We compared the physical and work functioning trajectories across time points between patients who had experienced depression since entering HIV care and those who had not. Both groups of respondents described full physical and work-related functioning before HIV, so our examination focused mostly on functioning levels prior to and after ART. Regarding physical health functioning, prior to ART few of either of the groups were fully functioning, but nearly half (n = 7/16; 44 %) of the depressed group remained immobile, while the majority (n = 20/24; 83%) of the non-depressed were at least partially functioning. After ART, both groups reported much improvement but while half (n = 7/14; 50%) of the non-depressed group were partially functioning and the other half were fully functioning, some (n =4/26; 15%) of the depressed group remained immobile and most (n= 16/26; 62%) were only partially functioning (see Figure 1).
With regard to work, prior to ART nearly half (n = 9/22; 41%) of the non-depressed group was not working compared to most (n = 12/16; 75%) of the depressed group. After ART, over half of the depressed group remained unemployed (n=14/26; 54%), whereas most of the non-depressed group was working full-time (n=8/13; 62%; see Figure 2).
Antidepressant medication, which was started after the participants were on ART for those who received the treatment, appears to improve the physical and work functioning of HIV patients suffering from depression. Among the 26 participants who were depressed, 15 had not yet received antidepressant treatment and the other 11 were currently on antidepressants and had been for several months. Figures 3 and and44 show the difference in physical and work functioning trends after starting ART for depressed participants who received antidepressant medication compared with those who did not receive such treatment.
Of the 15 not on antidepressants, only a quarter (n=4) experienced improvement in their physical functioning after being on ART, whereas half (n=6) of the 11 who received antidepressants described improvement, suggesting that depression treatment may play a role in how ART benefits physical functioning among depressed patients.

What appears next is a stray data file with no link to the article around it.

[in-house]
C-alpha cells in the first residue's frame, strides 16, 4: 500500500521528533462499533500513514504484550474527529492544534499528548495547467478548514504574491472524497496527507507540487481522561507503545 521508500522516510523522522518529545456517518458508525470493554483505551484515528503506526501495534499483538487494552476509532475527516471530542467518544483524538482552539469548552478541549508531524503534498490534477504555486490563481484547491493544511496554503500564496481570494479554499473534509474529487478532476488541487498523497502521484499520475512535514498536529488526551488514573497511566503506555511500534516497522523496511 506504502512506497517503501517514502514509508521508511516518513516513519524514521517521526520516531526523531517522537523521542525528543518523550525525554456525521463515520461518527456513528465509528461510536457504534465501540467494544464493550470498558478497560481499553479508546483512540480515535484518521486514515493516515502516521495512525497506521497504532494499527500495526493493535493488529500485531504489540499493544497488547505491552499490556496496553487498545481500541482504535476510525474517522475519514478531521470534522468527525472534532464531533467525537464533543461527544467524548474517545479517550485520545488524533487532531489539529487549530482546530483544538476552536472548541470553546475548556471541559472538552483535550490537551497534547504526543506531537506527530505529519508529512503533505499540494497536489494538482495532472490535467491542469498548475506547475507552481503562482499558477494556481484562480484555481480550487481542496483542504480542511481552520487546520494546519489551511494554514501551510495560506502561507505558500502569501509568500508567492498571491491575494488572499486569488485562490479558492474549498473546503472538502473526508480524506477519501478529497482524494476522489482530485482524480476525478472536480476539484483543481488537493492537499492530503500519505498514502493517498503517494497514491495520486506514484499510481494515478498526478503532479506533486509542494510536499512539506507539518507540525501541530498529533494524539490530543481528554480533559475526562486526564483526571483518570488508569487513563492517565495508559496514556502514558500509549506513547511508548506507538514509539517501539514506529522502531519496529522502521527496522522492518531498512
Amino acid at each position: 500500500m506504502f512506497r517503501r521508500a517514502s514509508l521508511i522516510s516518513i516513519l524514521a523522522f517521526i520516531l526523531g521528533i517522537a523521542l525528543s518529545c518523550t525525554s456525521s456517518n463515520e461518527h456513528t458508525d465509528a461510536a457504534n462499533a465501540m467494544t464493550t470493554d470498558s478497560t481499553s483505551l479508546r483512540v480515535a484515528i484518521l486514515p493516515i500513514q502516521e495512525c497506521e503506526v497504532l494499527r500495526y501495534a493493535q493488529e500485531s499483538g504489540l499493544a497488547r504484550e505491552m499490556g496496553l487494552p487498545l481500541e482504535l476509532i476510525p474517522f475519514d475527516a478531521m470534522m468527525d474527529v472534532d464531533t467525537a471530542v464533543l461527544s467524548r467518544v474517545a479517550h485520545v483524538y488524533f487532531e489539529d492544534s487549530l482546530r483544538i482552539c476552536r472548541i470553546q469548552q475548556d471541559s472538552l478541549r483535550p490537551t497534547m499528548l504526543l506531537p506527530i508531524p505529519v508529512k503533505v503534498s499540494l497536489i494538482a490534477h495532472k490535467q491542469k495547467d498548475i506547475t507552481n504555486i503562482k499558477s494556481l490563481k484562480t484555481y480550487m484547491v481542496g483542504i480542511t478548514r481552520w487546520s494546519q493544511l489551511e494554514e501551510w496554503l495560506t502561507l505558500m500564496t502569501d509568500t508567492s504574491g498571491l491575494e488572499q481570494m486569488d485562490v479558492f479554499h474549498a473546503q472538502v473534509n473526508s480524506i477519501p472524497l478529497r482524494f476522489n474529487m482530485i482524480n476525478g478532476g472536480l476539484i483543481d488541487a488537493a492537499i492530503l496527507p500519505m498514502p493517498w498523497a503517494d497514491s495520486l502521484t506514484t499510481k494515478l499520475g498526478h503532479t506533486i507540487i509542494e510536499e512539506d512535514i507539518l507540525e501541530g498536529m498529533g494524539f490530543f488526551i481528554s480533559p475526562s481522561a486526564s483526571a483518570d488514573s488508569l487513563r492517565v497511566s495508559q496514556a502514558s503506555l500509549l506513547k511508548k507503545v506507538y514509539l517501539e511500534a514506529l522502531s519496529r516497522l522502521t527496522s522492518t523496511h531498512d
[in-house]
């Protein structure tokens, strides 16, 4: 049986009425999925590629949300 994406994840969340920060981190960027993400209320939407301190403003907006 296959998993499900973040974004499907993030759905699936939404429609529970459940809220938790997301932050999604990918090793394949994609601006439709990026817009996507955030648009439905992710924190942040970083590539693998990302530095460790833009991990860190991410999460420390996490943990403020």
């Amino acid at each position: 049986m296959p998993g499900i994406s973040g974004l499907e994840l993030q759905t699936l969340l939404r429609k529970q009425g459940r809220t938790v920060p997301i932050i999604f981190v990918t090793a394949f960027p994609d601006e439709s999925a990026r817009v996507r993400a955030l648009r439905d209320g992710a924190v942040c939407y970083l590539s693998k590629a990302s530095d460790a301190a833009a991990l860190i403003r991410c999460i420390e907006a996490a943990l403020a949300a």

A similar trend was found for work functioning. Out of the 11 on antidepressants, 4 participants showed improved work functioning after treatment (regained employment), while 5 maintained the same or lower work status (mostly not working) after ART. The example below illustrates a common case of improvement following ART where the respondent was able to regain full employment, however it was below the expectation or wish of the respondent.
Case P6 is a 41-yr old male builder who was able to regain employment after ART. He was a full-time formally employed builder, who stopped working after his HIV infection. He became depressed after HIV and slowly resumed work after ART and depression treatment, although it was not at the level that it was prior to his HIV infection. After ART treatment, he shared, “But even now I have nothing to do because my work was disrupted when I fell sick. I am now doing small things for survival. Before I started building I had apprenticed in carpentry so when I went back I resumed with carpentry because I did not want to stay in the sun for along time. But I haven’t improved to a point where I would say that my work life is good as I would like it to be.”
In contrast to those on antidepressant treatment, only 3 of the 15 participants who did not receive antidepressants regained employment, the remaining 12 maintained the same or had lower work status (mostly not working). Below are examples of untreated cases of depression that continued to decline after ART.